Southern Arizona Republicans may have a free-for-all in the 2012 primary after the Independent Redistricting Commission’s new legislative map packed six incumbents into the same district.
District 1, which includes most of Cochise County, as well as parts of Graham and Pima counties, would force two Republican senators and four Republican House members into primaries against each other.
Sens. Frank Antenori and Gail Griffin would square off for the district’s Senate seat, while the two House seats would be up for grabs between Reps. Brenda Barton, David Gowan, Peggy Judd and David Stevens.
“That’s a mess, isn’t it?” said Judd, R-Willcox.
Stevens, R-Sierra Vista, said he hadn’t figured out what his plans would be. He hoped the legal challenges being threatened by many Republicans would alter the map and break up the six incumbents.
Like other Cochise County Republicans, Stevens was concerned with how the commission took a portion of the county that snakes along the U.S.-Mexico border and attached it to a neighboring district comprised of southern Tucson and Santa Cruz County.
“This is going to court,” he said.
Antenori, R-Tucson, shared Stevens’ sentiment that the map wouldn’t last. He said it would change, either through by the commission’s own hands after a 30-day round of public hearings or through a lawsuit, and said he wasn’t jumping to any conclusion about the district or about anyone’s political future.
“I’m not going to get too overworked until the final maps are done,” he said. “I’m not getting myself too excited right now. I’ll wait to see what happens.”
But even if the map stays as-is, Antenori said he’d figure it out. He said he might just run for another office, such as Corporation Commission or a local office. He’s also opened an exploratory committee for Congress, though he said he’s starting to lean against it due to the political makeup of his new district.
Judd said she’d be willing to step aside in favor of Gowan and Stevens, who have more seniority and are from Sierra Vista, the district’s largest city.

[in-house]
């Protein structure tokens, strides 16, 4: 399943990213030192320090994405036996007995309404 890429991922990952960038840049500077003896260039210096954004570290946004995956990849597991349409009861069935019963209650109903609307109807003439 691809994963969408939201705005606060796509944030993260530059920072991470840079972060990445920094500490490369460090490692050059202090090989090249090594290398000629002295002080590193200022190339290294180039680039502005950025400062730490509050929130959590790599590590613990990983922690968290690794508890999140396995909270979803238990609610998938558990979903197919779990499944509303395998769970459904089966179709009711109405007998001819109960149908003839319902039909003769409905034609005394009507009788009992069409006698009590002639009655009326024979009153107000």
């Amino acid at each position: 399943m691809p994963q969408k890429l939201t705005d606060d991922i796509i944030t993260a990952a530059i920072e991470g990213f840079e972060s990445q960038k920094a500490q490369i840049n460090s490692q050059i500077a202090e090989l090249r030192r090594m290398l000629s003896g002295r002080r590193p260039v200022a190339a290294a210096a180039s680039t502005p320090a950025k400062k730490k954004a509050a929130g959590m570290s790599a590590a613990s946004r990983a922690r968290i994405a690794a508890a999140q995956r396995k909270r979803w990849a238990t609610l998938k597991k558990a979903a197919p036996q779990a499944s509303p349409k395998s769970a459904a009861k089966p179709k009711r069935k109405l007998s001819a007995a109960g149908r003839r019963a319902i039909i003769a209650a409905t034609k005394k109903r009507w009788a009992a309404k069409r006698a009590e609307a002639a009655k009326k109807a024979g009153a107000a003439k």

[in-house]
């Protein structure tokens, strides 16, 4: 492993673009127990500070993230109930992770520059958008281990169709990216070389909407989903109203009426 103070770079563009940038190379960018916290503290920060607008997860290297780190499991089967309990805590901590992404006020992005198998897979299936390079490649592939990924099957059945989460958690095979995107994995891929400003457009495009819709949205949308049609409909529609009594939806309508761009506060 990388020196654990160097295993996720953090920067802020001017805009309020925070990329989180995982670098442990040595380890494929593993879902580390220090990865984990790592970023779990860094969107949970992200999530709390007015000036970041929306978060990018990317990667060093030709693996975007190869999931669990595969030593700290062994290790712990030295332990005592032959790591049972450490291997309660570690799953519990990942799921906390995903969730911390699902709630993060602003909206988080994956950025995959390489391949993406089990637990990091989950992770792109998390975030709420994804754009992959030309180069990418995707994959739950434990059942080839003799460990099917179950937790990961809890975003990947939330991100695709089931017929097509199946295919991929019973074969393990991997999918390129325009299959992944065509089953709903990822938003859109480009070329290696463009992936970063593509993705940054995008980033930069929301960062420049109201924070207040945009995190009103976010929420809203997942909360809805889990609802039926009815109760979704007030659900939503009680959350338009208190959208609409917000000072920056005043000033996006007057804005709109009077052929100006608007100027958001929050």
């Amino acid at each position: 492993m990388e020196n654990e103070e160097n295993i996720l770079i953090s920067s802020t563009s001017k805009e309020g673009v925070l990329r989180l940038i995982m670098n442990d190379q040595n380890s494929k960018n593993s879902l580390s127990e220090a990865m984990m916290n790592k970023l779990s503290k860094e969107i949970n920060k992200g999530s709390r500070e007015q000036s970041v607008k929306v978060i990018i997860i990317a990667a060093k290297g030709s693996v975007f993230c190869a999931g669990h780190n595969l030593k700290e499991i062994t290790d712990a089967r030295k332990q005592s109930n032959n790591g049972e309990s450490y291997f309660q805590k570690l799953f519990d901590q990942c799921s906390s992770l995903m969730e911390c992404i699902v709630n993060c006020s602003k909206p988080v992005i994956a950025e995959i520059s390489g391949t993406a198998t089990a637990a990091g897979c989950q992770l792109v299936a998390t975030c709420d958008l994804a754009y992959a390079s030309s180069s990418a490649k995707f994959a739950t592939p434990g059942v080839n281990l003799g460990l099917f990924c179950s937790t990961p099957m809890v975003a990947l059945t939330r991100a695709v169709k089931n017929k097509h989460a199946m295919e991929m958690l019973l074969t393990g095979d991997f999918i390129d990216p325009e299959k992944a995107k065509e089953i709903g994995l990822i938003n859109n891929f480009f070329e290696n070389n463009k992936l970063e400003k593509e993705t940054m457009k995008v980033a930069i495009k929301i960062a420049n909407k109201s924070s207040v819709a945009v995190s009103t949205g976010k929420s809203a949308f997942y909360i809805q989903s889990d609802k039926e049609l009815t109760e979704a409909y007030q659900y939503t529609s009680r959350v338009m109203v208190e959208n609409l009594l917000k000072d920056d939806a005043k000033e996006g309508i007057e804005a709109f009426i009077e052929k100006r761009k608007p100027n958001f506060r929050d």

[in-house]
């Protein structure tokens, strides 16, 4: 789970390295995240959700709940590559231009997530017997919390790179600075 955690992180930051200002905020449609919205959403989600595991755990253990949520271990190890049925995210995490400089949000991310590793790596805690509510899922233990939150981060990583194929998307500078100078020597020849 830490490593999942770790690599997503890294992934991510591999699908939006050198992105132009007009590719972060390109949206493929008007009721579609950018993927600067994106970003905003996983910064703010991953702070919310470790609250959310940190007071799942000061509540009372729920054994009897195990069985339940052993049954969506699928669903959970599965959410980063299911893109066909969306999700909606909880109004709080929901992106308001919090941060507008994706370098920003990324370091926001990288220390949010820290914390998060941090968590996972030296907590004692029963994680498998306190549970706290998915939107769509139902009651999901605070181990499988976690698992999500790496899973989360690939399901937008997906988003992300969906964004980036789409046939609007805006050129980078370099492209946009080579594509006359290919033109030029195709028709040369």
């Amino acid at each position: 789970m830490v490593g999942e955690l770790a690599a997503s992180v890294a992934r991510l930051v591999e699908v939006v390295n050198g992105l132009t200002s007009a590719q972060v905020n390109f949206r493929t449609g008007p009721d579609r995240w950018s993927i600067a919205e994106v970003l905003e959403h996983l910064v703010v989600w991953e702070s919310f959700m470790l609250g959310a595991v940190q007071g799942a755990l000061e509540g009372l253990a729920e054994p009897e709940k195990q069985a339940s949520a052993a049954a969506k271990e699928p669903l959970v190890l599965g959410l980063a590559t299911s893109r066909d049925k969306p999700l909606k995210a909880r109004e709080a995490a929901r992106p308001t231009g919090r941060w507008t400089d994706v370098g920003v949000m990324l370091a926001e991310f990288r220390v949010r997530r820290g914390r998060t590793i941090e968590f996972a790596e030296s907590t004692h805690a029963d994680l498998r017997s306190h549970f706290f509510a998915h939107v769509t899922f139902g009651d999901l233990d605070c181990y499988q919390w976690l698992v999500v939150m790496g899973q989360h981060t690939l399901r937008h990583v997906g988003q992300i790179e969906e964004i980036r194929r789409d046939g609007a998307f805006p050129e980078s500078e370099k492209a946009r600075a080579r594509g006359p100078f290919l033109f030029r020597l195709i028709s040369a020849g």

“I haven’t decided to run again yet,” she said. “If I need to, I can back down and concede to some of my senior people.”
Judd said she was more concerned about Barton, R-Safford, who is now separated from many of the Gila County communities she currently represents.
District 1 isn’t the only new legislative district that packs in six incumbents.
District 25, which is based in Mesa, would pit Sen. Rich Crandall and Senate President Russell Pearce against each other in the primary, and would create four-way House primary between Republican Reps. Cecil Ash, Steve Court, Justin Olson and Justin Pierce.
Other interesting matchups in the new map include:
District 15, in the north Valley, where Republican Sens. Nancy Barto and Lori Klein both reside.
West Valley-based District 19, where Republican Rep. Steve Montenegro would have to fight two Democratic incumbents, Reps. Richard Miranda and Anna Tovar, in a heavily Democratic district.
District 29, another heavily Democratic West Valley district, where termed-out Republican Rep. Jerry Weiers would have to face Democratic Sen. Steve Gallardo if he decides to run for the higher chamber. Though he’s termed out, Weiers has campaign committee open for 2012.
Central Phoenix-based District 24, which has three Democratic House incumbents – Rep. Chad Campbell, the House minority leader, and Reps. Lela Alston and Katie Hobbs. But Sen. Kyrsten Sinema is contemplating a run for Congress, which would open up her seat and likely avoid a three-way primary between the incumbents.
East Valley-based District 12, which includes three Republican House incumbents – Reps. Eddie Farnsworth, Tom Forese and Steve Urie.
District 28, which covers Paradise Valley, Phoenix’s Biltmore and Arcadia neighborhoods, and part of north Phoenix, doesn’t force any primary battles. But it lumped two Republican incumbents – Reps. Kate Brophy McGee and Amanda Reeve – with Democratic incumbent Eric Meyer.